NYC Rekindles Its Dutch Heritage With Amsterdam Partnership
Europe’s largest business incubator, B. Amsterdam, will be setting up its first American location at the Brooklyn Navy Yard.
Yesterday, joined by Brooklyn Navy Yard Development Corp president and CEO David Ehrenberg, B. Amsterdam founder Ricardo van Loenen and the Consul General of the Netherlands in New York Rob de Vos, NYC deputy mayor Alicia Glen (right) and Amsterdam deputy mayor Kajsa Ollongren (left) said the renovations will begin early next year, with 15% of the facility being used for manufacturing.
We did a little digging to see how all this came about, and just how important this announcement was.
The Dutch Connection
The deal is the result of a partnership between Alicia (a 12-year veteran of Goldman Sachs’ Urban Investment Group) and Kajsa (a former Secretary-General to the Dutch Prime Minister) to help boost expansion opportunities for startups on both sides of the Atlantic.
Kajsa has been trying to make Amsterdam a new Silicon Valley for more than a year, but this is easier said than done. European cities fiercely compete for the best startup talent. Berlin and London are the biggest hubs due to their creative scenes and flowing venture capital, both raising more than $2.7B in 2014.
The Netherlands raised only $793M, but has been trying to reposition itself as the “center” of Europe. Kasja has even invested heavily in Amsterdam’s arts scene to attract Millennials, similarly to what Berlin Mayor Klaus Wowereit did over a decade ago.
The two deputy mayors have collaborated on a series of startup bootcamps organized by StartupAmsterdam and NYCEDC, the most recent of which was announced this week. In May, the two helped Motaword and Dynamite Labs set up shop in Amsterdam, joining other US companies, including Netflix, Tesla, WeWork and Nextdoor.
“These are international companies,” Alicia told Forbes, "and they need an international response—city leaders sitting down together behind closed doors and really thinking this through and figuring out how best to manage this disruption.”
As a result of this partnership, the Dutch have built a sizable startup presence in NYC, with Booking.com, Van Moof, Shapeways, Adyen and EV-Box each using NYC as their base of US operations. There are currently 850 Dutch companies in the US, employing more than 740,000 people.
Who's B. Amsterdam?
B. Amsterdam will take up 100k SF at the Navy Yard and create 500 jobs. As NYC’s first official international incubator, B. Amsterdam will help NYC businesses expand in Europe and have access to its European facilities and bring European businesses to the US.
In Amsterdam alone, the company has more than 300k SF and more than 300 businesses in two amenity-filled locations. Much like a co-working or co-sharing space, tenants can request something as small as a single desk or as large as a 150-square-meter space (1,614 SF, for the metrically challenged). The locations boast meeting spaces, gyms, rooftop parks and coffee bars.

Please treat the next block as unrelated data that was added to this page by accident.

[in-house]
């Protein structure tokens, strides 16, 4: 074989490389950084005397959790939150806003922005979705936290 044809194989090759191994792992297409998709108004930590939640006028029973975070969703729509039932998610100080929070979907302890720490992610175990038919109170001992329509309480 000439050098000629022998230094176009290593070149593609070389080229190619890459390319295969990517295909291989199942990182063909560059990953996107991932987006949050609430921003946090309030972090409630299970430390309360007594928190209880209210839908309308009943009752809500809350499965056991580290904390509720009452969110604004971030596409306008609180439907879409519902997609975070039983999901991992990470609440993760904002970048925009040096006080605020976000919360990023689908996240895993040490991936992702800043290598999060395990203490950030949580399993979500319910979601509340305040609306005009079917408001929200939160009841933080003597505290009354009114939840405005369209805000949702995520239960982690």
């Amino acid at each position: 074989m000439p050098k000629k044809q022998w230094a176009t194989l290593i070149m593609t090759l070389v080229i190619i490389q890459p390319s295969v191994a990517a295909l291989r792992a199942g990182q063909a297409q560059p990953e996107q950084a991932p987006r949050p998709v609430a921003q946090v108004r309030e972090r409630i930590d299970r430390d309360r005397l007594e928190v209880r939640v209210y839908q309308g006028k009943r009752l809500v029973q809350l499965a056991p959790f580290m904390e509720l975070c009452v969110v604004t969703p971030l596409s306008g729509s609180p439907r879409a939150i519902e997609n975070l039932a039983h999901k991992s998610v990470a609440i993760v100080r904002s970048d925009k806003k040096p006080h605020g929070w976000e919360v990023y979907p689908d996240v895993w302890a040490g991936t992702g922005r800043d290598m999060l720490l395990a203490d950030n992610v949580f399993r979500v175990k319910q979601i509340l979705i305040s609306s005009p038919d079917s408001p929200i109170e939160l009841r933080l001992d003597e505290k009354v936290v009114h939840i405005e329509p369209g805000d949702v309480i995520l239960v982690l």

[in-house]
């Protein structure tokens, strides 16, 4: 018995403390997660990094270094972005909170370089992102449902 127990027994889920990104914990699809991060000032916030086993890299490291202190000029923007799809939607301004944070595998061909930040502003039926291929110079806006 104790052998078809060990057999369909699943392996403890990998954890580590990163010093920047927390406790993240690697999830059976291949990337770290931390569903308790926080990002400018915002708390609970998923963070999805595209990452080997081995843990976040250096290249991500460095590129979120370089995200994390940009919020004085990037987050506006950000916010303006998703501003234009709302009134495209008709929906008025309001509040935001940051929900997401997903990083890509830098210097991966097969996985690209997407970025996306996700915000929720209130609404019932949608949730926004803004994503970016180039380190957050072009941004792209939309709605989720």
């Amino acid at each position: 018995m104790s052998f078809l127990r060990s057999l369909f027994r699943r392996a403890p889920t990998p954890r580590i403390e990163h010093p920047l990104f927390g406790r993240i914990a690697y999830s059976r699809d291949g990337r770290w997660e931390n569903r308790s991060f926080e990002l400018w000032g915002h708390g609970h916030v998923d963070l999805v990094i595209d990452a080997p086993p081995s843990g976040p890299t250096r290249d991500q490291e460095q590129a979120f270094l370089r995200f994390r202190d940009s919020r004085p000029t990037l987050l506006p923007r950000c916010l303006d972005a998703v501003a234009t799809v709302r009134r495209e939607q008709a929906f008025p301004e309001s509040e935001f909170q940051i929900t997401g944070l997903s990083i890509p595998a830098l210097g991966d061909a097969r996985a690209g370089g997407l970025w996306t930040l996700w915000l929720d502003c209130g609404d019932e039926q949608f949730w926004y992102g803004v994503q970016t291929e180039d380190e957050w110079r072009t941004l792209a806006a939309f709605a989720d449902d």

Most of B. Amsterdam's businesses focus on real estate and business services (legal, tax, HR, etc.) for early stage companies. For example, the second location—the 111k SF B.2 that opened this month—houses startups focused on the Internet of Things, HR technology and fintech.
The company's part of the Startup City Alliance Europe, a network of 12 European cities—Berlin, London, Paris, Copenhagen, Stockholm, Helsinki, Brussels, Lisbon, Oslo, Madrid, Barcelona, Prague and Amsterdam—that have established a transparent startup ecosystem to help startups scale in European markets.
The company also offers a nine-month startup program, which will be re-created in the Navy Yard location. Students of the program learn skills needed to enter the field as a coder, designer or content creator, and are taught by training institutes including Hyper Island, New York Code + Design Academy, Le Wagon and the Talent Institute.
The partnership is a return to historical form. Before it was even called New York, Manhattan was a Dutch settlement named New Amsterdam, part of the larger Dutch colony, New Netherlands.
The name change came in 1664 after New Netherlands Director-General Peter Stuyvesant—who helped the city’s population grow from 2,000 to 8,000 and improved law and order, but was hated for his regulations on liquor sales, attempts to control the Dutch Reformed Church and refusal to allow other religions to build places of worship—surrendered the city to English troops.
The Dutch were allowed to remain, but religious freedom was installed and the name changed to New York, after the Duke of York (the future King James II of England.)
The Navy Yard has expanded rapidly in the last few months, and is expected to have its employment jump from 7,000 to 16,000 jobs within the next five years. David believes a good portion of this bump will come from some of these startups as they evolve and become "significant employers."